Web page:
Gap and go or gap and crap?

Gaps are important. Gaps on charts can show powerful shifts in market dynamics, and we can identify some interesting tendencies around these gaps. Intraday traders often find an edge in fading gaps, but let’s look today what happens over a longer time span. Consider the daily chart of Du Pont de Nemours & Co (NYSE: DD) below, which shows a large gap to today’s session open:

Daily DD with a large gap down opening. What might we expect over the next few weeks?
Daily DD with a large gap down opening. What might we expect over the next few weeks?

One thing to keep in mind is that stocks tend to mean revert, meaning that big moves on stocks tend to reverse. This is true across a very large sample of data on many timeframes, so, to some extent, we don’t really care what is driving the gap news-wise. (In this case, it is due to DuPont winning a proxy fight.) All other things being equal, we might expect DD to float upwards over the next few sessions and at least partially close the gap. But, all other things are so rarely equal; in this case, there is an interesting and potentially important higher timeframe influence. Take a look at the weekly chart:

A sell Anti is breaking down--targets a downside extension toward ~65.00.
A sell Anti is breaking down–targets a downside extension toward ~65.00.

On the weekly chart, we have an active sell Anti, which is one of the more powerful and useful patterns I have traded over the years. (I cover this pattern and how to trade it in considerable detail in my free trading course.) This is a simple pattern which basically looks for an established trend (uptrend, for DD), and then waits for a volatile shock against the direction of the trend. On the weekly chart, this was the downswing into the end of the first quarter 2015. Following a period of consolidation, which usually slopes in the direction of the preexisting trend (up), we are on guard for another downswing that will look roughly like the first downswing, in terms of length and volatility.

So, we have a higher timeframe influence in DD that probably targets a move into the mid 60’s. Forget all the exact ratio projections and Fibonacci garbage–it doesn’t matter and it doesn’t really work that well. What you need to know is that there is a higher timeframe influence that is likely to act like a weight on the stock price.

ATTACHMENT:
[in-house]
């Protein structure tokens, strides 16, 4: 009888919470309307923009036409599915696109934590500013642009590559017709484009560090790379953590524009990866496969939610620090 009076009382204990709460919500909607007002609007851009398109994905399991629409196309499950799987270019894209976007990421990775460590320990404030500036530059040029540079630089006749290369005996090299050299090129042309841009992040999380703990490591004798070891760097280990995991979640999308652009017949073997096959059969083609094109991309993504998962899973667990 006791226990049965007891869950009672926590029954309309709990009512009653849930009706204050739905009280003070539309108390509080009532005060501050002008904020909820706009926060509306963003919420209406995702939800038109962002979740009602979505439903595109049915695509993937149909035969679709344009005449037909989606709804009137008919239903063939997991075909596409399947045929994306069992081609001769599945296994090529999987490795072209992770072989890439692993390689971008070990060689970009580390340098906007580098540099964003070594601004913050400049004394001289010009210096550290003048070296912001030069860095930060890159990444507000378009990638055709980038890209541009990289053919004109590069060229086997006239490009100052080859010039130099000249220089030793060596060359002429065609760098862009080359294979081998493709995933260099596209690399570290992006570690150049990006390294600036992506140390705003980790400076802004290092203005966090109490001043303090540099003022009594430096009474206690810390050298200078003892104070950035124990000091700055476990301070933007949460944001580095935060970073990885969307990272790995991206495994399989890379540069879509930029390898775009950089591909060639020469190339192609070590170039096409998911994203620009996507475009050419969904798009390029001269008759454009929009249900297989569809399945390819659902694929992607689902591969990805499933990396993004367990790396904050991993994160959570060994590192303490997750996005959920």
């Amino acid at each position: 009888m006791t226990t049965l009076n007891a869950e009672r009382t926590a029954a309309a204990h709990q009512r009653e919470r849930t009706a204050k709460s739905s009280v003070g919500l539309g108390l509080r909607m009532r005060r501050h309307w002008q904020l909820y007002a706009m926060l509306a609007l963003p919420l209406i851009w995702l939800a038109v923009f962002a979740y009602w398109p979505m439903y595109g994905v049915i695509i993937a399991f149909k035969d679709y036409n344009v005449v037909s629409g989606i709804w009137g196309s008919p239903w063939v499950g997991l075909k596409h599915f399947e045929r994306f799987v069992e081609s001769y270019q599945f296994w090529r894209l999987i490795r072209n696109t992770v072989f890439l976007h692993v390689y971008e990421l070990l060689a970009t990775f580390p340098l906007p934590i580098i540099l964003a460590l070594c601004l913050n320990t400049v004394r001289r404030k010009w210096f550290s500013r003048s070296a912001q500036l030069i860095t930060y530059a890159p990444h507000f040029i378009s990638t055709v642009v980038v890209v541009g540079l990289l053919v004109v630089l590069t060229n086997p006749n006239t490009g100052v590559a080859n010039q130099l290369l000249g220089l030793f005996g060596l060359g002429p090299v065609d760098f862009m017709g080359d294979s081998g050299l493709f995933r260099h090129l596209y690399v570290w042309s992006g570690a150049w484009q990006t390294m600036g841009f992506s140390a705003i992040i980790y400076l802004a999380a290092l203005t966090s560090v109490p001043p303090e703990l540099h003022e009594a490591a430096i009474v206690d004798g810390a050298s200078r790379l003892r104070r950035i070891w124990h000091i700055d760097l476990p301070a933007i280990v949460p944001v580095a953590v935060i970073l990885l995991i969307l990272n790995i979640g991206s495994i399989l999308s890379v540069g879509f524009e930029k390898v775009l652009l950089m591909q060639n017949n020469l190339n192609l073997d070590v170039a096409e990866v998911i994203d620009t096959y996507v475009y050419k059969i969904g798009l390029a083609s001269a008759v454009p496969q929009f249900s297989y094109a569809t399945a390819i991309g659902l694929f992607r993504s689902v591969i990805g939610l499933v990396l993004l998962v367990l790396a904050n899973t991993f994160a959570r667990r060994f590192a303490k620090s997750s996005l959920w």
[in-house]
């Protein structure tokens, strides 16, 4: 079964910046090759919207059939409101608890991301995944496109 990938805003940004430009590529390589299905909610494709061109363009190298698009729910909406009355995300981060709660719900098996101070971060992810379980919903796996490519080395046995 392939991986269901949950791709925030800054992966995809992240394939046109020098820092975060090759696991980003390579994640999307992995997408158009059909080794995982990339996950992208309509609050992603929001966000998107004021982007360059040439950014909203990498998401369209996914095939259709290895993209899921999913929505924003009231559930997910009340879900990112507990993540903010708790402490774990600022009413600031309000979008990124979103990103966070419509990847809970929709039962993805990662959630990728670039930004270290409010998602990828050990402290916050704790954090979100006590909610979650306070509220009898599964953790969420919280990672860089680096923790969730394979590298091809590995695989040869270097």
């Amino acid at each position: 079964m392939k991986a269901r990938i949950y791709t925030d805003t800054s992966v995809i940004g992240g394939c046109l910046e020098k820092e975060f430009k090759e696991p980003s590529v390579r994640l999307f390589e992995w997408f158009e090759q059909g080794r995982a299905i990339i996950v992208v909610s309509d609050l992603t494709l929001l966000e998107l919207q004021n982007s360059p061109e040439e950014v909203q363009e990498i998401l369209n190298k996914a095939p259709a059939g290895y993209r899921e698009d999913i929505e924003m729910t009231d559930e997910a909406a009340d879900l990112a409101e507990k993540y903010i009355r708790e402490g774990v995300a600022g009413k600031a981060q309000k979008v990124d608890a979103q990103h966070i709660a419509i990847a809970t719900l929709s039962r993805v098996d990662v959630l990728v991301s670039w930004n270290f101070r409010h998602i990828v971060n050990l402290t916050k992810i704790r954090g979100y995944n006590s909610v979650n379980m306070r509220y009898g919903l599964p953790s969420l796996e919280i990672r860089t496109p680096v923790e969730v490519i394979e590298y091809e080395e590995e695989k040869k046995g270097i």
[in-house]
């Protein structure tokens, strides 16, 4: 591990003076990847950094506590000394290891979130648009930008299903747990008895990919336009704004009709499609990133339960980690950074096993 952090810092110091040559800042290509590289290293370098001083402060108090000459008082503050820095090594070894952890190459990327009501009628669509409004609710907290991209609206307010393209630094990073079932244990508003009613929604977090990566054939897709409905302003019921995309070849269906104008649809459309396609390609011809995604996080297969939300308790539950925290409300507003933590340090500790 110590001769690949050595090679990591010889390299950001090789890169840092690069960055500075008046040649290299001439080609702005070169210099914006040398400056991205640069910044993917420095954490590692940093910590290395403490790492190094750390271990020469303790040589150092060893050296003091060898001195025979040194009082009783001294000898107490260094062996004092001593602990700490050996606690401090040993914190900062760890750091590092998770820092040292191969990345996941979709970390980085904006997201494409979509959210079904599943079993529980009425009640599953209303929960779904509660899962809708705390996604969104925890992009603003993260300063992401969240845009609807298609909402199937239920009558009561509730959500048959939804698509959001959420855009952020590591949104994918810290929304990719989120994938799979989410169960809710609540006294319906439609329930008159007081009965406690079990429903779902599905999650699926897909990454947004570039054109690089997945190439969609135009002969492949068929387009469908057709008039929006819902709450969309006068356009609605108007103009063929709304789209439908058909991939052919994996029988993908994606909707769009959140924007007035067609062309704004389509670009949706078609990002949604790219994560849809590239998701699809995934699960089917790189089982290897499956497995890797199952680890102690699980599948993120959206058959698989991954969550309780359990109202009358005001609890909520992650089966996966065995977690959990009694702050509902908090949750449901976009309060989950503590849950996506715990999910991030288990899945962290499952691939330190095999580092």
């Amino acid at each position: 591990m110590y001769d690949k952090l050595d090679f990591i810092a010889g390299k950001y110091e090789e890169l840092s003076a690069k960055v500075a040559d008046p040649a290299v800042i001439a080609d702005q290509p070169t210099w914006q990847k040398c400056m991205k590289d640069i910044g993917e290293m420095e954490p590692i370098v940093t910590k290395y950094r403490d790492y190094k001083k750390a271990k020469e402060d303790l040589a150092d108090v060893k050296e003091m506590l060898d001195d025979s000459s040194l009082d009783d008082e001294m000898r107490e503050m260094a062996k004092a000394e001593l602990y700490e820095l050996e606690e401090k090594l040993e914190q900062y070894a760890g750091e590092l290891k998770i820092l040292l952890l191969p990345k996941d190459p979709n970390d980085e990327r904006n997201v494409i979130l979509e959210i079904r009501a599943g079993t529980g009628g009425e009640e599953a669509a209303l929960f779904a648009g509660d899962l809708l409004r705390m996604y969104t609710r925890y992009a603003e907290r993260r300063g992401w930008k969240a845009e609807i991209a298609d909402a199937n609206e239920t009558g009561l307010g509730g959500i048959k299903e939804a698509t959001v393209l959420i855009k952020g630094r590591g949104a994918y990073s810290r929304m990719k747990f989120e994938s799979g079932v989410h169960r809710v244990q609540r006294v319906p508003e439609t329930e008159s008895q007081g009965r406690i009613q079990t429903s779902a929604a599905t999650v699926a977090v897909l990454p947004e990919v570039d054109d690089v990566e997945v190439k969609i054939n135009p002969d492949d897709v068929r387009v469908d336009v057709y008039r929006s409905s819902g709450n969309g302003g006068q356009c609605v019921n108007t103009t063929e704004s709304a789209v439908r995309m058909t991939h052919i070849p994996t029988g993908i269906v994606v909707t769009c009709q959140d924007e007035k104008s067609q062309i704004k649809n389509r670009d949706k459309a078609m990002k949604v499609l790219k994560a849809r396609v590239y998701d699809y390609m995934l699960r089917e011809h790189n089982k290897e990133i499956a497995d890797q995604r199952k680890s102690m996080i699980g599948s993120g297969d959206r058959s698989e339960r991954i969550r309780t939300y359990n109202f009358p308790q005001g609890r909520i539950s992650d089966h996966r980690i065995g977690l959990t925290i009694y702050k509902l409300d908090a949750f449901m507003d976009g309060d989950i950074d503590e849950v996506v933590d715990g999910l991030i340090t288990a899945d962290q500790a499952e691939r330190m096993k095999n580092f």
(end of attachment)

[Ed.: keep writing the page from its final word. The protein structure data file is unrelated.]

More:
What do you do with this information? Well, one of the practical problems of trading is execution; if you want to short, shorting into today’s gap may be a difficult play, and your stop is probably around or above 76.00. This is not a problem because we likely have a run of that magnitude with a better than 50% probability–we don’t need to be obsessed about finding some theoretical high reward/risk ratio trade, but it does mean that our position size might be smaller than we wish. However, for some traders, shorting into this gap might be a viable strategy. (It would be a mistake, if you were seeing a pattern like this in backtesting, to think that you could have executed somewhere in the gap. Possible, but exceedingly unlikely, even if you respond quickly to news. The spread in that gap could have been several points wide at time–execution is very difficult.)

Some traders might try to “nickle and dime” the market, playing around on the daily or intraday chart in alignment with the weekly trend. That might work for some people, but it also can lead to a lot of small losses that do add up, and general frustration with trades that don’t work out.

Another possibility is simply to be very cautious about buying this gap. If you normally would look for gap closure, but careful here because of the higher timeframe influence. Of course, the gap may close, which simply would have been a losing trade for the short on the weekly timeframe–there certainly are many losing trades out there waiting to happen! Perhaps, though, if you’re looking for gap closure, you would not want to blindly buy this stock; you might require stronger confirmation or you might be quicker to take profits, knowing that you were potentially fighting a strong higher timeframe influence.

This is another case of seeing how higher timeframe technical influences can shape price patterns and price directions on lower timeframes. Let’s watch how this one plays out over the next few weeks.


Adam Grimes has over two decades of experience in the industry as a trader, analyst and system developer. The author of a best-selling trading book, he has traded for his own account, for a top prop firm, and spent several years at the New York Mercantile Exchange. He focuses on the intersection of quantitative analysis and discretionary trading, and has a talent for teaching and helping traders find their own way in the market.